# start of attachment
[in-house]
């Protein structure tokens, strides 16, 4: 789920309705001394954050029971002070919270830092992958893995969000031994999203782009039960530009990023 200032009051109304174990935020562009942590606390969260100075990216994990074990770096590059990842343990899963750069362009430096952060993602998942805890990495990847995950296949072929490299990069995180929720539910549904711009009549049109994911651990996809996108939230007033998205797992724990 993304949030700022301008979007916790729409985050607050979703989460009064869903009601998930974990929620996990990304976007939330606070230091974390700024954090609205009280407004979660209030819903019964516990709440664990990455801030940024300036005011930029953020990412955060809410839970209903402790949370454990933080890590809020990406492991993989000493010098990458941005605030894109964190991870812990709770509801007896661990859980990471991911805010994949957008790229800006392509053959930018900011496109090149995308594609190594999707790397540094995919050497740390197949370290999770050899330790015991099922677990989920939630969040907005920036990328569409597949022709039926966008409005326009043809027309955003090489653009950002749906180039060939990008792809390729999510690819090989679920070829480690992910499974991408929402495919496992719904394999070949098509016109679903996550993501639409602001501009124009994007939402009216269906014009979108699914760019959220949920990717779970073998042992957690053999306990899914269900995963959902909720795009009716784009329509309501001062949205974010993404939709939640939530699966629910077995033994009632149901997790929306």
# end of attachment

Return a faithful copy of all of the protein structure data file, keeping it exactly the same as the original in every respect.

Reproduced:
[in-house]
């Protein structure tokens, strides 16, 4: 789920309705001394954050029971002070919270830092992958893995969000031994999203782009039960530009990023 200032009051109304174990935020562009942590606390969260100075990216994990074990770096590059990842343990899963750069362009430096952060993602998942805890990495990847995950296949072929490299990069995180929720539910549904711009009549049109994911651990996809996108939230007033998205797992724990 993304949030700022301008979007916790729409985050607050979703989460009064869903009601998930974990929620996990990304976007939330606070230091974390700024954090609205009280407004979660209030819903019964516990709440664990990455801030940024300036005011930029953020990412955060809410839970209903402790949370454990933080890590809020990406492991993989000493010098990458941005605030894109964190991870812990709770509801007896661990859980990471991911805010994949957008790229800006392509053959930018900011496109090149995308594609190594999707790397540094995919050497740390197949370290999770050899330790015991099922677990989920939630969040907005920036990328569409597949022709039926966008409005326009043809027309955003090489653009950002749906180039060939990008792809390729999510690819090989679920070829480690992910499974991408929402495919496992719904394999070949098509016109679903996550993501639409602001501009124009994007939402009216269906014009979108699914760019959220949920990717779970073998042992957690053999306990899914269900995963959902909720795009009716784009329509309501001062949205974010993404939709939640939530699966629910077995033994009632149901997790929306």